On appeal, the panel held that the trial court's Feola instruction precluded acquittal based on an excessive force theory of defense: "As the Spans point out, the model instruction [given by the court] requires the jury to reject this [excessive force] theory of defense as long as the government proves beyond a reasonable doubt that the defendant knew that the person she is charged with assaulting was a federal law enforcement officer." Span, 970 F.2d at 577. We refused to reverse the conviction on this ground, however, because counsel "did not object to the district court's decision to give [the Feola instruction] in place of the Span's general self-defense instruction." Id. We further refused to find plain error because counsel "offered no such [excessive force] instruction, and they did not rely on this theory of defense at trial." Id. at 578. Counsel argued on appeal that "the general self-defense instruction that they offered was broad enough to encompass an excessive force theory of defense," and "[d]uring the district court's conference with counsel on jury instructions, defense counsel asserted that one of its theories of defense was that the Spans defended themselves reasonably from excessive force used by the marshals." But we found that "[a]n assertion made by defense counsel in chambers about their theory of defense is not the same as presenting a case to the jury based on that theory." Id.


We also affirmed the district court's ruling that defendants' third theory of defense--the right to resist an arrest not based on probable cause--is not a correct statement of the law. Although agreeing with defendants that Feola did not overrule Moore in this respect, we nonetheless found that defendants had misread Moore. The right of self-defense "is not triggered by the absence of probable cause, but rather by the officer's bad faith or provocative conduct." Id. at 580. We pointed out that defense counsel should have "propose[d] an instruction stating that officers engaged in a personal frolic are not entitled to the protection of section 111." Id. at 581 & n. 8.


It thus is clear that counsel inadvertently lost the Spans' their excessive force defense by failing to request an instruction that the Spans' self-defense in the face of an excessive use of force by the marshals is an affirmative defense. Moreover, they failed to request an instruction explaining an element of the offense, that excessive use of force in the pursuit of official duty is not considered a good faith performance of official duties within the definition of section 111. And counsel failed to establish a foundation for an excessive force defense, which would at least have allowed the Spans to obtain reversal on appeal. In addition, counsel failed to object to the trial court's Feola instruction, which had the effect of negating any excessive use of force defense that the jury could have implied from the elements of the statute because it required the jury to find that the Spans' did not know Dains and Grotewold were federal officers before allowing the Spans any right of self-defense.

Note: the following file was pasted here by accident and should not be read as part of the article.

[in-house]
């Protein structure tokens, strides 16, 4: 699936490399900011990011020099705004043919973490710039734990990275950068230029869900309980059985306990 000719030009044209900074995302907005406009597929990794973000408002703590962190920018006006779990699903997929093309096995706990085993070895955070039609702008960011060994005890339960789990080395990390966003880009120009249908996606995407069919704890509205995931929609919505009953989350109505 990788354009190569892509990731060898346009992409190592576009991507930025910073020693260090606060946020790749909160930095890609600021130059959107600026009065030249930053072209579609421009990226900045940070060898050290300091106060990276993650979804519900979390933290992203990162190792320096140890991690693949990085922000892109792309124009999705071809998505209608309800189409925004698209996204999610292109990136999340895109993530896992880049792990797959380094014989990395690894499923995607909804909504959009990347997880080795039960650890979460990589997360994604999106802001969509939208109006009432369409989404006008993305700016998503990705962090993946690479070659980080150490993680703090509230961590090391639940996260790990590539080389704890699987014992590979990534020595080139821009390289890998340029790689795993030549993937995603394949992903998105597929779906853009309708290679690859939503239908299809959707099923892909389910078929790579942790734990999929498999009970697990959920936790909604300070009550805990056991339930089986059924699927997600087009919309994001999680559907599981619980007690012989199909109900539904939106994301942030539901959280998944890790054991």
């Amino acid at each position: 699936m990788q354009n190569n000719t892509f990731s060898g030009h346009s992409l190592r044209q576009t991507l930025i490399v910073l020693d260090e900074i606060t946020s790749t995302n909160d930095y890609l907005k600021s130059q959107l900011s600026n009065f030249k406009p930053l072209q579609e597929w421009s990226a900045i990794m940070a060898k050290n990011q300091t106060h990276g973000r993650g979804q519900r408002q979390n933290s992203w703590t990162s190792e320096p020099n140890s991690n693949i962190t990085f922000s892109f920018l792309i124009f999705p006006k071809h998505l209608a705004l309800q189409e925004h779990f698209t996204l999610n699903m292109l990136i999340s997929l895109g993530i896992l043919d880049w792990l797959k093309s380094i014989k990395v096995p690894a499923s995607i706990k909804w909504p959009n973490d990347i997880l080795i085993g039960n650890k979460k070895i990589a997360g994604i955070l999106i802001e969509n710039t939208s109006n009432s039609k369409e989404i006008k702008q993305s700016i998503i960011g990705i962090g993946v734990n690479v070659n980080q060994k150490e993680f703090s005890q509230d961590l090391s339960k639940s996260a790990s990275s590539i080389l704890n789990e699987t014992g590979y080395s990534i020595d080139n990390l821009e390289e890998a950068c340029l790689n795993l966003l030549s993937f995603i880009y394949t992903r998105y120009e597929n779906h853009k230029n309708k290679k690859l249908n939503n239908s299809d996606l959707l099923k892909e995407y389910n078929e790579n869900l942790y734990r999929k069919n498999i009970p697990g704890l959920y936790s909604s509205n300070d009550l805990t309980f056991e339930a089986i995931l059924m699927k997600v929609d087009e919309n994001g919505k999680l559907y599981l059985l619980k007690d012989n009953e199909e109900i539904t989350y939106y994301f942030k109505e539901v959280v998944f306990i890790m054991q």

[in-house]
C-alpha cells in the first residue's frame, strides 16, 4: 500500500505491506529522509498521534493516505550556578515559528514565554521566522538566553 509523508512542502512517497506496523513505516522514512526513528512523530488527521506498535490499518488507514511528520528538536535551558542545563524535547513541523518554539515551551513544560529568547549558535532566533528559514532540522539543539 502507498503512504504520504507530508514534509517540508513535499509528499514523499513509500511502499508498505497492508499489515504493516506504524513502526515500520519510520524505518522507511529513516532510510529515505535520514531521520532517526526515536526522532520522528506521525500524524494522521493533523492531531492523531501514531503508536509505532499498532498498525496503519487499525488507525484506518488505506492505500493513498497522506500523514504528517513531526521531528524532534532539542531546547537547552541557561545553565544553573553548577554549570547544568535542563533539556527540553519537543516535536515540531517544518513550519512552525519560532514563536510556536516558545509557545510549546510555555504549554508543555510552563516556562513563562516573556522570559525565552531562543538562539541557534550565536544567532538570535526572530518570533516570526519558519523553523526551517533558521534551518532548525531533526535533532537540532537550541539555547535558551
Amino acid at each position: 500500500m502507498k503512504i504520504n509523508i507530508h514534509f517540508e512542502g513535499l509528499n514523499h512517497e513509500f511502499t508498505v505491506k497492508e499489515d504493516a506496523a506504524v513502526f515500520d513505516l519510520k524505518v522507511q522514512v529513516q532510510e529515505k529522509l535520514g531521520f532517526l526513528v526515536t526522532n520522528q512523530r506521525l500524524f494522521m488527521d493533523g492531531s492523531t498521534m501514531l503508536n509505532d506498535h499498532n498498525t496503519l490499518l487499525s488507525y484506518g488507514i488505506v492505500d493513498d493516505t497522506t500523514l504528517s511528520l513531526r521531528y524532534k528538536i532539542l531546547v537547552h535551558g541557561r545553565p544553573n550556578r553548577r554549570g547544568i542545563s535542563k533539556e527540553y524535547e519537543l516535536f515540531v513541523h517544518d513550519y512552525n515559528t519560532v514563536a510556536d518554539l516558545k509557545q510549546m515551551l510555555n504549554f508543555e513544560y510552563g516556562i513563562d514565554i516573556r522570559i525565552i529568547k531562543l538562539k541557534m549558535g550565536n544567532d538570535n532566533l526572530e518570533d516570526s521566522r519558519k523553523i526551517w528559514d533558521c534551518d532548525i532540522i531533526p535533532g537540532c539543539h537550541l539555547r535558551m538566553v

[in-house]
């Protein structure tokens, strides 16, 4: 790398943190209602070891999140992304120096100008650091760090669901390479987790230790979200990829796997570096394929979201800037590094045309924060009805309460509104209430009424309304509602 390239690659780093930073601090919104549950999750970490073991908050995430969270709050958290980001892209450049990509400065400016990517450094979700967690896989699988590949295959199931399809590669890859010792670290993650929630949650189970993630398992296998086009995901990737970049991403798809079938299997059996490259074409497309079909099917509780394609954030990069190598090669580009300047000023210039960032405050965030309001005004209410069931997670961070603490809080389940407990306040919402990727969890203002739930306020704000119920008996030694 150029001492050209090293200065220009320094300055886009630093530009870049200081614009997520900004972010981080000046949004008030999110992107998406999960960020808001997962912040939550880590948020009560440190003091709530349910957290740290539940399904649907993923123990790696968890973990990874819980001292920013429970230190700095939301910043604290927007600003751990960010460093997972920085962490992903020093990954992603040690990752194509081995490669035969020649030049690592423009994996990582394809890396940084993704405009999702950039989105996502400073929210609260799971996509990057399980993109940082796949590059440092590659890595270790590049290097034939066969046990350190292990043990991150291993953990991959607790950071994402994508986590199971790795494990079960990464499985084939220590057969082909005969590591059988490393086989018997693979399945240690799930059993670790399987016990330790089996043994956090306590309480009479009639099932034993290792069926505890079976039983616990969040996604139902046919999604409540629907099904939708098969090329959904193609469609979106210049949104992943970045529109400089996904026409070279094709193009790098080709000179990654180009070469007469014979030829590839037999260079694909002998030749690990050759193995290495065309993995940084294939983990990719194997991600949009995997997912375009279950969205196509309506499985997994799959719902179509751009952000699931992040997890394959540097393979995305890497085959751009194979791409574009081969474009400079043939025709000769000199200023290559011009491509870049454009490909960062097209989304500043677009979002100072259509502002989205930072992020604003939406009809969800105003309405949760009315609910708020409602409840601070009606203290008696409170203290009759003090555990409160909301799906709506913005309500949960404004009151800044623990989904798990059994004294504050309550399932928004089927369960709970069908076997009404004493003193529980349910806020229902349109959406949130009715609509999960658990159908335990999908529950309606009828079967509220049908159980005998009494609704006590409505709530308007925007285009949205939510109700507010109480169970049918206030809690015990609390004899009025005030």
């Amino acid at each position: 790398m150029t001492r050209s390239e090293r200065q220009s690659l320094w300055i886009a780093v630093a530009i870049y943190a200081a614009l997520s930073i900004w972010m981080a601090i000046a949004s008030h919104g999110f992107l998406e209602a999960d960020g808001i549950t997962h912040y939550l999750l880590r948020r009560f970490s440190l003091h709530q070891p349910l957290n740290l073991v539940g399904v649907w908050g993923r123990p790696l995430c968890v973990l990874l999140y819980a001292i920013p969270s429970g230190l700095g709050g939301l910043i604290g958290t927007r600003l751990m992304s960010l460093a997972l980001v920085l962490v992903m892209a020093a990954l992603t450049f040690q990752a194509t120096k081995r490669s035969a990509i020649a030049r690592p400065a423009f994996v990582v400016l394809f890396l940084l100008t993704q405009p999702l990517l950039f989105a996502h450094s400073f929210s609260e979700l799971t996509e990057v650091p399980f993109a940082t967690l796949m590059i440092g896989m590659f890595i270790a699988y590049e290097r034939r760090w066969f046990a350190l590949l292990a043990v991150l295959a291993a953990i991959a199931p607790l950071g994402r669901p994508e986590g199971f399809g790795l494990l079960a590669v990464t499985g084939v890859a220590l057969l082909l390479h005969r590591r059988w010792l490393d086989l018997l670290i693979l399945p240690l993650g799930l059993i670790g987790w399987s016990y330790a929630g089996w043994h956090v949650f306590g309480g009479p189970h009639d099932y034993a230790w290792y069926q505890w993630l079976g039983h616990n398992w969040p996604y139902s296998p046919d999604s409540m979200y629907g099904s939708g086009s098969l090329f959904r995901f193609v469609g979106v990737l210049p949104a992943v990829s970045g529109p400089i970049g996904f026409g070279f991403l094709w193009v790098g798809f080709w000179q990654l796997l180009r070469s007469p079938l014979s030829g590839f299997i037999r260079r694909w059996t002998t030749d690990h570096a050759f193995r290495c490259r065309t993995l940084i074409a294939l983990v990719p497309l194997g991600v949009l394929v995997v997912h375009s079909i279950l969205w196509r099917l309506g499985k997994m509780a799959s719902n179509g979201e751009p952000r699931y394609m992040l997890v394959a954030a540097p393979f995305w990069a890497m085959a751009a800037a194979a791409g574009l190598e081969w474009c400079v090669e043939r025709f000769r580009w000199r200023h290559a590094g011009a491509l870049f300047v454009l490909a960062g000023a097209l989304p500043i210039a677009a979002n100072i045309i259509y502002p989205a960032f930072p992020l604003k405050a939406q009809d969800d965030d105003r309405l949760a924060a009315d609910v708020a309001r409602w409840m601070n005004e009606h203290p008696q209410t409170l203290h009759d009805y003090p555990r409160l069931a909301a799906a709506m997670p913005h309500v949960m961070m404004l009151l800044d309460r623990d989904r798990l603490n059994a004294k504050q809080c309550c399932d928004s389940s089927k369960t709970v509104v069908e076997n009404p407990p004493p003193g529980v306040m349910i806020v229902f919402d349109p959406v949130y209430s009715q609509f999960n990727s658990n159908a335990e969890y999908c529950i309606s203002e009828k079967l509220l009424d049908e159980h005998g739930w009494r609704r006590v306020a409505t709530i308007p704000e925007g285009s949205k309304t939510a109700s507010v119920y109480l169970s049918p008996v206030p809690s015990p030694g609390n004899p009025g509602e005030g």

The Government characterizes defense counsel's conduct at trial as a strategic decision to present a self-defense, rather than an excessive force defense, to the jury. See Cochrane, 985 F.2d at 1027. They argue that this was sound trial strategy, and quote Strickland for the proposition that "strategic choices made after thorough investigation of law and facts relevant to plausible options are virtually unchallengeable." Strickland, 466 U.S. at 690-91, 104 S.Ct. at 2066.


But the fact that counsel did not request an excessive force instruction, or lay a foundation for such an instruction, does not necessarily mean that this was a strategic decision. " 'The label of "trial strategy" does not automatically immunize an attorney's performance from sixth amendment challenges.' " Patterson, 769 F.Supp. at 1110 (quoting Kellogg v. Scurr, 741 F.2d 1099, 1102 (8th Cir.1984)). Unlike Butcher v. Marquez, 758 F.2d 373, 377 (9th Cir.1985), in which the court found no ineffective assistance of counsel where the record showed that counsel deliberately chose not to request a specific instruction, and the record showed that the omission was reasonable, the record in this case shows that counsel intended to present an excessive force defense but failed. Counsel's errors with the jury instructions were not a strategic decision to forego one defense in favor of another. They were the result of a misunderstanding of the law. Martinez-Macias v. Collins, 810 F.Supp. 782, 786 (W.D.Tex.1991), aff'd, 979 F.2d 1067 (5th Cir.1992) (finding defense counsel's strategy unreasonable, and thus grounds for ineffective assistance of counsel, where the law was not well researched).7